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Posts Tagged ‘Art’

Dancing to death

Nobody told her to draw this. Kids can be really creepy sometimes.

De ta maison disposeras
Comme de ton bien transitoire,
Car là ou mort reposeras,
Seront les chariotz de ta gloire.

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John_Calvin_Titian

I don’t think that a Christian is necessarily required to come down one way or another on Calvinism vs. Arminianism (or Lutheranism or whatever the Catholics and Eastern Orthodox think about it), but the fact is, I’ve been wrestling with issues of predestination, free will and the nature of God pretty fiercely for months now, and I keep coming to the same conclusions.

It doesn’t help that I have been reading Augustine’s Confessions this year, either. Next up: the Institutes!

No offense to my Arminian friends, but I just don’t think that the Arminian position is tenable at all. It eats itself.

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Jacob Reproaching Laban

My mind was totally blown a few weeks ago when I read the story of Jacob, Rachel and Leah in the amazing Jesus Storybook Bible.

Growing up Mormon, I’m used to thinking of this story as Jacob and Rachel’s love story, about how if you are patient God will give you the blessings He promised (i.e., Rachel), and about how through Jacob and Rachel, Joseph was born, who saved his family through famine and whose descendants became the tribes of Ephraim and Manasseh, with such an enormous role to play in the latter days.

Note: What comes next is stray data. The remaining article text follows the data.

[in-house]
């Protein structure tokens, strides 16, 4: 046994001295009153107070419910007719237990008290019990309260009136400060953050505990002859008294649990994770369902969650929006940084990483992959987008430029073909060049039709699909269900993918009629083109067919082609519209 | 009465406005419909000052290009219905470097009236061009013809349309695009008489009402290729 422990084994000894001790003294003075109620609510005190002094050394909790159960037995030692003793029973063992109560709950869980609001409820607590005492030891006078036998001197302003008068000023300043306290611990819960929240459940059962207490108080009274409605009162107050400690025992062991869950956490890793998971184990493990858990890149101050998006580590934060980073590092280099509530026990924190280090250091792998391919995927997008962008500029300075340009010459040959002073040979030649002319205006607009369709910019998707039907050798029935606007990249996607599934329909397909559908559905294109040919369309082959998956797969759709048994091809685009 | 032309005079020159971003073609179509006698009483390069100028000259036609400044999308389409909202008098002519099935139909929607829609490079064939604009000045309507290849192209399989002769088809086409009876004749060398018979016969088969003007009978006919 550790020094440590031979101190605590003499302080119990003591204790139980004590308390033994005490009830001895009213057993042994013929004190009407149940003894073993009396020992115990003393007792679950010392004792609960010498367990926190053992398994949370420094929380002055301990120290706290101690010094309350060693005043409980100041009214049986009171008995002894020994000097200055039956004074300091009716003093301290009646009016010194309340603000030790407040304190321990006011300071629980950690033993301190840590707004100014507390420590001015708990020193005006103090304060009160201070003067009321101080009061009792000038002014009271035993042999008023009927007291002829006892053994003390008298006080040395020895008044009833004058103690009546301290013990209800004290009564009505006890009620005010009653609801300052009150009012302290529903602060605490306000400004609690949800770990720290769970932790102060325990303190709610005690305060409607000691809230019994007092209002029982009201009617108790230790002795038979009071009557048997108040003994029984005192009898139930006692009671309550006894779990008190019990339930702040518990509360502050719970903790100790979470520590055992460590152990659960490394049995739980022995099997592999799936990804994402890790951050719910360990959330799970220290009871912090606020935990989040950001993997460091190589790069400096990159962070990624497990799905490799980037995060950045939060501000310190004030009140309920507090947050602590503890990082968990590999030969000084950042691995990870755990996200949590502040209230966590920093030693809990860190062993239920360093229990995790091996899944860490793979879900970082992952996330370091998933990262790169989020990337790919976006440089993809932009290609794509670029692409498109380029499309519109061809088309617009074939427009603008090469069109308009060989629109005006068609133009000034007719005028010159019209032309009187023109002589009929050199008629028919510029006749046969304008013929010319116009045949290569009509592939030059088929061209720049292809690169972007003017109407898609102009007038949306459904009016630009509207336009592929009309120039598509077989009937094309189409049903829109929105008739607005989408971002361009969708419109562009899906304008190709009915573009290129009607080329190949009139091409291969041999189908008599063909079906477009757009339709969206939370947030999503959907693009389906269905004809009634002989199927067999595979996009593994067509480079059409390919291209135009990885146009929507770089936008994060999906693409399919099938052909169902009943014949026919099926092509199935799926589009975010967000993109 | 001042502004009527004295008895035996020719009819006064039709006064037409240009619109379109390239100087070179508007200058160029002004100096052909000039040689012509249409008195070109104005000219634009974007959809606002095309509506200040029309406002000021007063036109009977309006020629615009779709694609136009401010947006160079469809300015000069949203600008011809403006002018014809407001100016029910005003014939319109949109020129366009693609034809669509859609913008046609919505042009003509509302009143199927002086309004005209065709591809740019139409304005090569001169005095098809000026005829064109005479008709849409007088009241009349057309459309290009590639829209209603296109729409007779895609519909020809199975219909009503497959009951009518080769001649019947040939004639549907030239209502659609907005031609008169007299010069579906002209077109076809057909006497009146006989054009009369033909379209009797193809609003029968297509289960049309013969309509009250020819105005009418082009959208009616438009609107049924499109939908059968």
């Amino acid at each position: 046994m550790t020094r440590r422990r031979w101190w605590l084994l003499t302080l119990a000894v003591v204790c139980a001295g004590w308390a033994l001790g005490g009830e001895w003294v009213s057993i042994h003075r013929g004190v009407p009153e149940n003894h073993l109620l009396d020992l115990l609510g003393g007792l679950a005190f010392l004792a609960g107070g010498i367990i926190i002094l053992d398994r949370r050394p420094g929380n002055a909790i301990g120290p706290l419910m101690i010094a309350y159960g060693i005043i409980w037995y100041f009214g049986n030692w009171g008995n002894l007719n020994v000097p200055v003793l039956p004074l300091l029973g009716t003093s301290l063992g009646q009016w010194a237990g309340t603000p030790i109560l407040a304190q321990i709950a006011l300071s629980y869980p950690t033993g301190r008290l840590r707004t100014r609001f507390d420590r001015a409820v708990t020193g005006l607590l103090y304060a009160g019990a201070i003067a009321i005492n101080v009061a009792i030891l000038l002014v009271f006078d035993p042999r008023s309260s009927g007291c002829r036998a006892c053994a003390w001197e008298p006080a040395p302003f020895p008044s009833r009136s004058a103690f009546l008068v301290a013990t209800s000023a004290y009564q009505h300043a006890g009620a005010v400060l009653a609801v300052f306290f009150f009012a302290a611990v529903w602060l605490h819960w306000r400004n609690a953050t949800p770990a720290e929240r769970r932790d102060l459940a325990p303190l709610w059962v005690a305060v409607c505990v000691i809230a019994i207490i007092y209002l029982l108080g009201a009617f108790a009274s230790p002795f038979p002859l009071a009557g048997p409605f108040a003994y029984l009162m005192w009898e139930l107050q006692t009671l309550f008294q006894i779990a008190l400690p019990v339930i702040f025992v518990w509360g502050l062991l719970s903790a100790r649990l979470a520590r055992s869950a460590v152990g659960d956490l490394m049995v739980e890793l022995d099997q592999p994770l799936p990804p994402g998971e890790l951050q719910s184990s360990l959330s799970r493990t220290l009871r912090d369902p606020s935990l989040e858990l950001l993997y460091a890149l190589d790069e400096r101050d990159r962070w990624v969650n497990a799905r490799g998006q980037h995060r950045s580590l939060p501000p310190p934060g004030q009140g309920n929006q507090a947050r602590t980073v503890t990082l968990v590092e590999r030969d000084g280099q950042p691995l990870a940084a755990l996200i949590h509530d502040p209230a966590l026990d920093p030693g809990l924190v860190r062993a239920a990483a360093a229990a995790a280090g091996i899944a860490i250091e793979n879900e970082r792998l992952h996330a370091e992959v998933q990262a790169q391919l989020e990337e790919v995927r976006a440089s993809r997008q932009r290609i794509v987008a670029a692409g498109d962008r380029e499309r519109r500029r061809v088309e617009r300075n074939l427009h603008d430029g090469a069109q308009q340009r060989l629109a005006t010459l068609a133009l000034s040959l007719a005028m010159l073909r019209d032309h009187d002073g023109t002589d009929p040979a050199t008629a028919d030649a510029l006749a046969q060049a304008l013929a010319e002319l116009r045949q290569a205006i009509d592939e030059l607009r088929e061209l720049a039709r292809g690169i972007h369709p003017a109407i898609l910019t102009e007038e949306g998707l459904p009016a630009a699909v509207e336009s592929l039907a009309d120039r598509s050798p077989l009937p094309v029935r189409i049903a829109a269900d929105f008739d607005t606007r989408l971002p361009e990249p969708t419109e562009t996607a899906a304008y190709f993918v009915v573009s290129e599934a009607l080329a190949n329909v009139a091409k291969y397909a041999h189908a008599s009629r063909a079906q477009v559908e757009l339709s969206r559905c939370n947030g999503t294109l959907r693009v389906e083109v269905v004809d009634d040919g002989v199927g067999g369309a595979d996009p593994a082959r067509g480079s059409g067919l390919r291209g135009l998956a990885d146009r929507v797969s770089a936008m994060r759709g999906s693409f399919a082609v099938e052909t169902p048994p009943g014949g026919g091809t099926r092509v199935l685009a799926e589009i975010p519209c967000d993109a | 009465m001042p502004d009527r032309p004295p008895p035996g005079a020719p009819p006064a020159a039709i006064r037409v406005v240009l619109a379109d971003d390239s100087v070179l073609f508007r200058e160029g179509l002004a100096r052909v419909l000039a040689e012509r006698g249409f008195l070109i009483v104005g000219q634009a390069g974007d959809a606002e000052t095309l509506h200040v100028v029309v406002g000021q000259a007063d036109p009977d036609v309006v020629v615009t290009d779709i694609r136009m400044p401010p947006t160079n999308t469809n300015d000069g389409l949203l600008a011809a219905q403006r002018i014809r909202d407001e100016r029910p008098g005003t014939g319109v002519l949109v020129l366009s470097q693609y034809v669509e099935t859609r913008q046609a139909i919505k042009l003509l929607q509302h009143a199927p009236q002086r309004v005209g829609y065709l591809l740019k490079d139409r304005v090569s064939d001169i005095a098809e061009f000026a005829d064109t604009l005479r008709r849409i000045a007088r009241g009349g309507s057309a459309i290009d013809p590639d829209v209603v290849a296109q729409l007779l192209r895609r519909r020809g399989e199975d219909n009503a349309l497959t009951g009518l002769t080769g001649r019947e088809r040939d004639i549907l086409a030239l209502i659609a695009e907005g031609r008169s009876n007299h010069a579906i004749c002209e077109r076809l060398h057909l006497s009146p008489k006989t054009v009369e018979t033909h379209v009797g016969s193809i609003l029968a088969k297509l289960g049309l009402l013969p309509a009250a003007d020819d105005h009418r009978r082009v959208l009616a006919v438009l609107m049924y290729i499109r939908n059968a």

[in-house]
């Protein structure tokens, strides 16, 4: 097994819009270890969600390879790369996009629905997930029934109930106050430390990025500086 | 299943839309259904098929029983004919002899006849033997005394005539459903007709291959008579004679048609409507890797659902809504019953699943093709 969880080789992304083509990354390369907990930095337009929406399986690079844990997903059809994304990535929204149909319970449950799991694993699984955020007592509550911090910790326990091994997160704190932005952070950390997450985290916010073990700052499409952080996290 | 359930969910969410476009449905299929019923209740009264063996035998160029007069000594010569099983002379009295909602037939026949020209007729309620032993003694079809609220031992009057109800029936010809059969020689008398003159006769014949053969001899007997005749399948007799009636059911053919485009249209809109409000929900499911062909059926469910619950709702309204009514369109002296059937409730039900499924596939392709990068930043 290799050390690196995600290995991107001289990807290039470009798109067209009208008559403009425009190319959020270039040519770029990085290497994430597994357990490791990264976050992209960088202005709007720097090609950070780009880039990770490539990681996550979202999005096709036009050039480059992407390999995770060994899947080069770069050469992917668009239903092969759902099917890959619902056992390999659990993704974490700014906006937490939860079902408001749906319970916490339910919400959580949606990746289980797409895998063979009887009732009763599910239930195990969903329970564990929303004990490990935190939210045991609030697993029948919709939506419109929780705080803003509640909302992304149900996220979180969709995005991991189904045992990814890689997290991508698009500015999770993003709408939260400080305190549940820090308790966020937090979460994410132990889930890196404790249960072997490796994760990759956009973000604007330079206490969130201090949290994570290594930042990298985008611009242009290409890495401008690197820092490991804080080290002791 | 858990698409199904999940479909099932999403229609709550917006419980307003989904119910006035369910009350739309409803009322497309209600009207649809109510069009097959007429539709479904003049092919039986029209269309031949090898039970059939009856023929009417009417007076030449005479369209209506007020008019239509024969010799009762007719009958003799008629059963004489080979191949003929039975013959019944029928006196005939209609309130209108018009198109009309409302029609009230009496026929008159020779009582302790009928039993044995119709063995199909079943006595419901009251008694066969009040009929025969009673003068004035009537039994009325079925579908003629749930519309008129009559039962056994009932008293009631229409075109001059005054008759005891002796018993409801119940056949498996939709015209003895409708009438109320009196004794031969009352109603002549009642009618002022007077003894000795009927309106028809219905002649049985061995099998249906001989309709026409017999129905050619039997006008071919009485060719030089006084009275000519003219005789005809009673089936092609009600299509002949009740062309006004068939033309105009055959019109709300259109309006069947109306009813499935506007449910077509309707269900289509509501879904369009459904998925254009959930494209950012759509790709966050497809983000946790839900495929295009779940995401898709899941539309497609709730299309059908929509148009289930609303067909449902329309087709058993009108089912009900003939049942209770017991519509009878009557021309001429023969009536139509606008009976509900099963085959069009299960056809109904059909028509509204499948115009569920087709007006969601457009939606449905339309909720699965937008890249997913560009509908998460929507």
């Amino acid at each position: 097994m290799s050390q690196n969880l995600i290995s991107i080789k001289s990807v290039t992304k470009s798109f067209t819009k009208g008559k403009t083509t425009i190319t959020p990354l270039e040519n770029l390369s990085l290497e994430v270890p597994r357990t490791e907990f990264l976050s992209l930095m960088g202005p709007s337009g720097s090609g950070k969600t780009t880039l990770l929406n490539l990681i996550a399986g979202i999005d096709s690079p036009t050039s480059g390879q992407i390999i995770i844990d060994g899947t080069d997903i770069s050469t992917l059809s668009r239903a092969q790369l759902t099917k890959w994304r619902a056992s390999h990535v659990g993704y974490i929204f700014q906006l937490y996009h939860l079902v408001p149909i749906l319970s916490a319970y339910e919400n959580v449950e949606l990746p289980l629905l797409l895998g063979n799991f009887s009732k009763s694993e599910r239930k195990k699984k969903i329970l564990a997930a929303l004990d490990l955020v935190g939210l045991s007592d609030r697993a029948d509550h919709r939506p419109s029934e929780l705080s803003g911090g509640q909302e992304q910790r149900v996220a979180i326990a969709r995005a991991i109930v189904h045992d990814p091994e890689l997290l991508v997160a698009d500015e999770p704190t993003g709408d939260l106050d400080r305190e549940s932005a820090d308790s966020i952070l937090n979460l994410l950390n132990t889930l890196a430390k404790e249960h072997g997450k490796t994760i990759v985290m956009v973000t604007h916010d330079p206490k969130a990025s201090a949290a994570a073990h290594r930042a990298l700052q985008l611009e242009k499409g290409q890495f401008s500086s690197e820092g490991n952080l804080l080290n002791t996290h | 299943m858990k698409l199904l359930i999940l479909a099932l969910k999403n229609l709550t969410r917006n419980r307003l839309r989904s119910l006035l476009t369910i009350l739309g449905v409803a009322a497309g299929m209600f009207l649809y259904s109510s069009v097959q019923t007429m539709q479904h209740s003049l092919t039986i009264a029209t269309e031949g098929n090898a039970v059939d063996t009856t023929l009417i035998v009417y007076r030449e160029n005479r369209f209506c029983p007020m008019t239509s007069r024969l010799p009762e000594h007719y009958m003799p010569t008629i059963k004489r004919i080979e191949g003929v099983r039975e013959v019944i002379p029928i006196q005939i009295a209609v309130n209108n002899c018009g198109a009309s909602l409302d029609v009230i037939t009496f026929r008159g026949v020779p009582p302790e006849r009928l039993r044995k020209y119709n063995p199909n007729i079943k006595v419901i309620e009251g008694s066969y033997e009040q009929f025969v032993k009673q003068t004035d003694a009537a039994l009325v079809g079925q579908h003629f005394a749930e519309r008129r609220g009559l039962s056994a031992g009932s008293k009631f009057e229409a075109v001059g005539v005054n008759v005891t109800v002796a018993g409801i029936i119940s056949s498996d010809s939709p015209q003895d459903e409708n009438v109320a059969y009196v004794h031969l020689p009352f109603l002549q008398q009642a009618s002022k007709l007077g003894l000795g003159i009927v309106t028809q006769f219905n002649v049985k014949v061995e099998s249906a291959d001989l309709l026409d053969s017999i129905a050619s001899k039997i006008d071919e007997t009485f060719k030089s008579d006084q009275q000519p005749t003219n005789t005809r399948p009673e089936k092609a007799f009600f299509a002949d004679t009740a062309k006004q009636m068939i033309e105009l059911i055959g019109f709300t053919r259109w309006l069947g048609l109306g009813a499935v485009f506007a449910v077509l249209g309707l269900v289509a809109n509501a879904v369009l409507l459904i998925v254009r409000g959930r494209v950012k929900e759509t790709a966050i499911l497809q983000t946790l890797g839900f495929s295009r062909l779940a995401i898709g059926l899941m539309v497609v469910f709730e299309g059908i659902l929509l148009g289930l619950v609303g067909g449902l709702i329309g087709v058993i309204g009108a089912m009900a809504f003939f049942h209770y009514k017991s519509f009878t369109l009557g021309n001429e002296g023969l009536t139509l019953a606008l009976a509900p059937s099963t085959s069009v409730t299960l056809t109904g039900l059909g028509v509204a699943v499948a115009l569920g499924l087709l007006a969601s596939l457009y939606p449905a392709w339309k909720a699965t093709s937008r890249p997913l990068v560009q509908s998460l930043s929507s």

But in the Jesus Storybook Bible, it’s the story of Leah, “The Girl No One Wanted”:

‘No one loves me,’ Leah said. ‘I’m too ugly.’

But God didn’t think she was ugly. And when he saw that Leah was not loved and that no one wanted her, God chose her–to love her specially, to give her a very important job. One day, God was going to rescue the whole world–through Leah’s family.

Now when Leah knew that God loved her, in her heart, suddenly it didn’t matter anymore whether her husband loved her the best, or if she was the prettiest. Someone had chosen her, someone did love her–with a Never Stopping, Never Giving Up, Unbreaking, Always and Forever Love.

So when Leah had a baby boy she called him Judah, which means, ‘This time I will praise the Lord!’ And that’s just what she did.

And you’ll never guess what job God gave Leah. You see, when God looked at Leah, he saw a princess. And sure enough, that’s exactly what she became. One of Leah’s children’s children’s children would be a prince–the Prince of Heaven–God’s Son.

This Prince would love God’s people. They wouldn’t need to be beautiful for him to love them. He would love them with all of his heat. And they would be beautiful because he loved them.

Like Leah.